If you send someone you've never met a letter, you probably feel the need to communicate something. If you send them another one, I guess that means you're becoming pen pals.
T.B.S., who wrote me pages of colorful comments about his feelings about the NAACP and Trayvon Martin, apparently felt he had more to share. So a couple of days later, he got his colored pens back out and posted several more pages of burning thoughts:
Here is the text of my Letter to the Editor in the P & C that began this flurry of activity:
As a girl growing up in the ’60s in Rhode Island, I knew there were places I had better not walk. Even so, I was about 10 years old and walking to the library one day when a car with several men drove by and I had what I think was a soda can thrown at me.I recall as a teen-ager and then a young woman that when a woman was raped, she was asked what she was doing in that neighborhood, at that time, by herself, with those clothes on.
Now that the trial of George Zimmerman is over, I am not only reminded of how women were blamed for being attacked, I am thinking about my son who is now 21, not that much older than Trayvon Martin when he was shot and killed.
Imagine your teen-age boy walking any street, dressed as teen-agers do, in the early evening hours. And then imagine that he realizes that he is being followed.
He tries to ignore it, and then panics. He makes a phone call to alert a friend and in his fear and anger describes his pursuer in angry language that you or I might use under those circumstances. Finally, feeling confused and trapped, he decides to fight.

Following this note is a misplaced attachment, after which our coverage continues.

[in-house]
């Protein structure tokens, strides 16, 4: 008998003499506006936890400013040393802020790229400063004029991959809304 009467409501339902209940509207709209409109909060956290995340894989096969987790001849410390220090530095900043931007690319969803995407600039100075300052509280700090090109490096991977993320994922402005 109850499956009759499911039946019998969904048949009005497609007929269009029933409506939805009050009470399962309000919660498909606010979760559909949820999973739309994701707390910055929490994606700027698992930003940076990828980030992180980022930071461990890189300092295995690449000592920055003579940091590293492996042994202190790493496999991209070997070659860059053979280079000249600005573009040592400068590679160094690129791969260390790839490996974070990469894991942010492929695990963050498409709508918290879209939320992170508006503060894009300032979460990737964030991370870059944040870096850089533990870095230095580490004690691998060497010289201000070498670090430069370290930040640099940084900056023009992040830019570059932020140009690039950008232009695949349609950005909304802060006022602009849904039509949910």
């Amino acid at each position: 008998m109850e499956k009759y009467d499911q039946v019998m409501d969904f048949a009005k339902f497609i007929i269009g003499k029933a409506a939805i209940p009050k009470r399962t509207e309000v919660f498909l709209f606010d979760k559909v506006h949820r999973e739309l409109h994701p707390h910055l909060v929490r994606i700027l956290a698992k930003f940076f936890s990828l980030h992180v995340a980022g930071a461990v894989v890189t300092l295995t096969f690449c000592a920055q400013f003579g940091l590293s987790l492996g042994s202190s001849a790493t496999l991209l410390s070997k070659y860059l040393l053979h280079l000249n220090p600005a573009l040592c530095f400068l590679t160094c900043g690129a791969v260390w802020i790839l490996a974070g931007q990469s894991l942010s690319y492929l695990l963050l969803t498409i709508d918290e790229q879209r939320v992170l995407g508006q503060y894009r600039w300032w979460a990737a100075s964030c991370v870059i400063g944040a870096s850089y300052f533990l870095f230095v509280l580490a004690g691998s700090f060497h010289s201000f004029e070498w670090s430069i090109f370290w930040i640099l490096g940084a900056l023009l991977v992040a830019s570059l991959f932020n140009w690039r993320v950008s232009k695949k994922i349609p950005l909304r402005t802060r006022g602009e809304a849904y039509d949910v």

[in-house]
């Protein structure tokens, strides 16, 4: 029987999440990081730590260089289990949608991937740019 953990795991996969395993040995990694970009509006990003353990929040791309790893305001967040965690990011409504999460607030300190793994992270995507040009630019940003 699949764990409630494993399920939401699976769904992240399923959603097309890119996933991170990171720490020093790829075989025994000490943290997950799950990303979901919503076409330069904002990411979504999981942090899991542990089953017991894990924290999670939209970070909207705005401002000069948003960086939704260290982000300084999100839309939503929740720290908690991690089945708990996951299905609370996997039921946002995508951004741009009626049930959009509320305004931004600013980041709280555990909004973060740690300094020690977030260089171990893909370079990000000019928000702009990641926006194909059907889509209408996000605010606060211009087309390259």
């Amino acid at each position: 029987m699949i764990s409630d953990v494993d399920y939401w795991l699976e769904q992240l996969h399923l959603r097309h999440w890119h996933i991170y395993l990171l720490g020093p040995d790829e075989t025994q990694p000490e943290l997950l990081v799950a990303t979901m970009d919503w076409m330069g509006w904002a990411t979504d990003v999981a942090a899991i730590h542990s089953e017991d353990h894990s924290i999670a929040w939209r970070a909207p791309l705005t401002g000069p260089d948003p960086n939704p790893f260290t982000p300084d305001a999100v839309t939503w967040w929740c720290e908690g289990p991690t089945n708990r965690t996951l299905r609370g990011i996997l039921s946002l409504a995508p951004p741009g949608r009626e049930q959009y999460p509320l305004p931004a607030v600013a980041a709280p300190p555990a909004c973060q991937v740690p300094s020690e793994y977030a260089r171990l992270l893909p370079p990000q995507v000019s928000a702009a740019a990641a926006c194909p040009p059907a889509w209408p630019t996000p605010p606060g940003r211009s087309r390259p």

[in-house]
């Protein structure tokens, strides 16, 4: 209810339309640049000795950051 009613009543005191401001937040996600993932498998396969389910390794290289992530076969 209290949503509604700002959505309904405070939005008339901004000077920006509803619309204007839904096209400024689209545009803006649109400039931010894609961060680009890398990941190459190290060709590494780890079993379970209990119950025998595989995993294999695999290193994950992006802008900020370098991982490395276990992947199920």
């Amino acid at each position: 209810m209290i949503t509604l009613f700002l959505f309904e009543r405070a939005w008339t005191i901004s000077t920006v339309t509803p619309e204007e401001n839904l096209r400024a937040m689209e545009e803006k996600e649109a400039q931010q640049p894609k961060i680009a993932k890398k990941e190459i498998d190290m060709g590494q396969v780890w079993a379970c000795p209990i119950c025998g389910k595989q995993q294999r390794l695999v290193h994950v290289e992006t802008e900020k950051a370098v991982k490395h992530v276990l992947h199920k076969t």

Trayvon Martin was standing his ground.
George Zimmerman was not being pursued. He was not at home protecting himself and his family. He was the pursuer.
By attacking Zimmerman, Trayvon Martin was standing his ground and died because apparently in Florida an adult man with a gun trumps a teenage boy attempting to defend himself from a pursuer with his hands.
Agnes F. Pomata, Ph.D.
Nowhere in the letter I wrote did I talk about race, or refer to the NAACP. This letter was about violence directed at women and teenagers, and the fact that carrying guns with our government's approval has made the violence more deadly.
But my letter came from Wadmalaw Island, and I have an unusual name, and I talked about my son -- T.B.S. has assumed that I am myself African American, which I am not.
The rage that these missives convey chill me. Particularly because they were written by someone who is insane (has poor boundary control) and has focused his considerable hatred on black Americans. If this is a man with a gun, and it well may be, there is a good chance he will someday use it.
And people like Chief Justice John Roberts, who believes we live in a post-racial America, will never have a close-up view of that irrational hatred, or be in danger from such a disturbed individual, because he is protected on many levels. As a chief justice, his life is sheltered, and as a white man, he will never be the focus of that blind rage that people of color in this country struggle with every day.
As the easily identified minority, black Americans are not only vilified and feared, but are targets of hatred. My pen pal knows not to send his letters to the P & C, but he still carries that rage. Let's hope that the only weapons he uses are those colored pens.